35. 35. <ul><li>The physical workplace provision has an important effect on individual productivity and satisfaction </li></ul><ul><ul><li>Comfort; </li></ul></ul><ul><ul><li>Privacy; </li></ul></ul><ul><ul><li>Facilities. </li></ul></ul><ul><li>Health and safety considerations must be taken into account </li></ul><ul><ul><li>Lighting; </li></ul></ul><ul><ul><li>Heating; </li></ul></ul><ul><ul><li>Furniture. </li></ul></ul>Working environments
  36. 36. <ul><li>Privacy - each engineer requires an area for uninterrupted work. </li></ul><ul><li>Outside awareness - people prefer to work in natural light. </li></ul><ul><li>Personalization - individuals adopt different working practices and like to organize their environment in different ways. </li></ul>Environmental factors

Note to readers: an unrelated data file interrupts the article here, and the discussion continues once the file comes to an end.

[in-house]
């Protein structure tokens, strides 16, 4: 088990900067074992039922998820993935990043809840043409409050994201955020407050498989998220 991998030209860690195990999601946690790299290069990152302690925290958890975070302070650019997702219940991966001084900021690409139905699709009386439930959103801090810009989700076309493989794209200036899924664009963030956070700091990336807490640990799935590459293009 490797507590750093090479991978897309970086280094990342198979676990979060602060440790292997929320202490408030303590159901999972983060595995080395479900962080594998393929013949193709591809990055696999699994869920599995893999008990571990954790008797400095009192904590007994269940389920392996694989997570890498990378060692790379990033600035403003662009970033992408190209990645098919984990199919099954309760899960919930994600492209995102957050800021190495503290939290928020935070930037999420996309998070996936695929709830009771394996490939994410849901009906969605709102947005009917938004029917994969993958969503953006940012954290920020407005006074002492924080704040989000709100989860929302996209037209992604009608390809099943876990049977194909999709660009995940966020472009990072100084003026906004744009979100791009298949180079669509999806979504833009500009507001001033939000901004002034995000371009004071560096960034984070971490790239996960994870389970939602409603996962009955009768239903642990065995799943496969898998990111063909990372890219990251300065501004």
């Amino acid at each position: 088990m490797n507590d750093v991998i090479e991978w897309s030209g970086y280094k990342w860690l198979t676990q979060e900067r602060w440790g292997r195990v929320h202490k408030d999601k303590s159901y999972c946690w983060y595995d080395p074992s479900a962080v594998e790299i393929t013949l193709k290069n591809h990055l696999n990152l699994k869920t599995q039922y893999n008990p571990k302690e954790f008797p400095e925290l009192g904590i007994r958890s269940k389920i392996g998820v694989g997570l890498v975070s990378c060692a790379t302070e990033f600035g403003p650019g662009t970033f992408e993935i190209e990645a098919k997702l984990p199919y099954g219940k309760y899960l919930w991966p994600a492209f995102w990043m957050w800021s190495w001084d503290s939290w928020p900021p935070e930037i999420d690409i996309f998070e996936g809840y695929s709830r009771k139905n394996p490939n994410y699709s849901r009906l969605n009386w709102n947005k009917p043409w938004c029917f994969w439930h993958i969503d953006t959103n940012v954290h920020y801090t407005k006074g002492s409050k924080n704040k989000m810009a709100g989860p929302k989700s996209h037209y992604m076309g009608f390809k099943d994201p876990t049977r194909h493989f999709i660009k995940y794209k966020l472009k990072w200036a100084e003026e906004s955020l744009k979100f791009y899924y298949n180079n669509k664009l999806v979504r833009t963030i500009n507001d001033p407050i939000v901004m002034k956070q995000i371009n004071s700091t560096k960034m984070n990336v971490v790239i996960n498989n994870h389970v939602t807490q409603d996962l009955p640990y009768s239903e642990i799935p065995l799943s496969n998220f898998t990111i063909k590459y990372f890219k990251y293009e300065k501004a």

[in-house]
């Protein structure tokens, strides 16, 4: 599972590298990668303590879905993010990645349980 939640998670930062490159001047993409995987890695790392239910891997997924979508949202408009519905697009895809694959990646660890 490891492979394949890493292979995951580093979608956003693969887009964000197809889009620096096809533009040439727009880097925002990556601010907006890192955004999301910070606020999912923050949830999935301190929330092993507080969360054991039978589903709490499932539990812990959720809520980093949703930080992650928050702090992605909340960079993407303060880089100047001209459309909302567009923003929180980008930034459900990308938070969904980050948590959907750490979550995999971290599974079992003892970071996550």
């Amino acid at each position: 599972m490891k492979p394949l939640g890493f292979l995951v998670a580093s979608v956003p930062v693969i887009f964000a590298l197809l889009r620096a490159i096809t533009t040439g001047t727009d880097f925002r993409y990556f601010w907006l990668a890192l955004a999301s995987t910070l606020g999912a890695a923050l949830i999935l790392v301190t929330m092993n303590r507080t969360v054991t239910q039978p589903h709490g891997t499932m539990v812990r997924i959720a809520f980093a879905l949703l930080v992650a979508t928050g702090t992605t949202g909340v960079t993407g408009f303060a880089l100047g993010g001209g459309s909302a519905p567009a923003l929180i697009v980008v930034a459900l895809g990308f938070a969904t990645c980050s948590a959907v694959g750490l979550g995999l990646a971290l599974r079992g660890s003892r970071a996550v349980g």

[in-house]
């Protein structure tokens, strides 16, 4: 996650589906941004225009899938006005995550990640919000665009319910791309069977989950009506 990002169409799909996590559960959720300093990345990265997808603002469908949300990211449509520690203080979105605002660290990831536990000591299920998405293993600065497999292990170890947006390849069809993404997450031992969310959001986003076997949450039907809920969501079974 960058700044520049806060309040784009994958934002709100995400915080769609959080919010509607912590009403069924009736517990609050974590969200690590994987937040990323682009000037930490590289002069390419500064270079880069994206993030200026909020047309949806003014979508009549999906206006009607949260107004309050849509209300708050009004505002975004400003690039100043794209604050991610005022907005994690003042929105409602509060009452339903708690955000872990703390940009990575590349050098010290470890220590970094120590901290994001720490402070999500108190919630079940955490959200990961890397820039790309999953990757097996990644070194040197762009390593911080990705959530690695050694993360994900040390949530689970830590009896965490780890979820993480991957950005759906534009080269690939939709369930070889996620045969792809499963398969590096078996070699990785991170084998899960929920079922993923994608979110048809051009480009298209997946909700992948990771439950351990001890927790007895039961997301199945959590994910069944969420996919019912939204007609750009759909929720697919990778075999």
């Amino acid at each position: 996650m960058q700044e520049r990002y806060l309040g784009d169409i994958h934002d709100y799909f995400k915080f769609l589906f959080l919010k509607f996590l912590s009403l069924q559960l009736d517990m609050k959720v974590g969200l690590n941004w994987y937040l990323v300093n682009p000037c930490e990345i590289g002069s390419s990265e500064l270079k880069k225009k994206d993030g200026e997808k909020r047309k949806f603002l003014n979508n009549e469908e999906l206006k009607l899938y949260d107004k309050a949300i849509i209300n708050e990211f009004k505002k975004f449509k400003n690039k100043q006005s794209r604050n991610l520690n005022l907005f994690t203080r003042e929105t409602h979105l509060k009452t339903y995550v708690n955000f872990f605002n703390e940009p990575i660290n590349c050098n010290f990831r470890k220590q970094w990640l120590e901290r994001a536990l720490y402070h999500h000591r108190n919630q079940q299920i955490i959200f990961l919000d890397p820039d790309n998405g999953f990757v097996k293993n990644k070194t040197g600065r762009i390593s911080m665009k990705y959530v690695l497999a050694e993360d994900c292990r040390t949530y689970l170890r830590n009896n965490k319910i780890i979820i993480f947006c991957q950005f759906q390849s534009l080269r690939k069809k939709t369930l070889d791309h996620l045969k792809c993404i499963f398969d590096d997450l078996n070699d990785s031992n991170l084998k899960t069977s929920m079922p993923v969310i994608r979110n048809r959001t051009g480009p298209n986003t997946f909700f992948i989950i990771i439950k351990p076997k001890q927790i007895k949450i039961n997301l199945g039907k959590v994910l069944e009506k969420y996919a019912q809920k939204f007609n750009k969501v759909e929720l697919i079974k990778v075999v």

37. 37. Workspace organisation <ul><li>Workspaces should provide private spaces where people can work without interruption </li></ul><ul><ul><li>Providing individual offices for staff has been shown to increase productivity. </li></ul></ul><ul><li>However, teams working together also require spaces where formal and informal meetings can be held. </li></ul>
  38. 38. Office layout
  39. 39. The People Capability Maturity Model <ul><li>Intended as a framework for managing the development of people involved in software development. </li></ul>
  40. 40. P-CMM Objectives <ul><li>To improve organisational capability by improving workforce capability. </li></ul><ul><li>To ensure that software development capability is not reliant on a small number of individuals. </li></ul><ul><li>To align the motivation of individuals with that of the organisation. </li></ul><ul><li>To help retain people with critical knowledge and skills. </li></ul>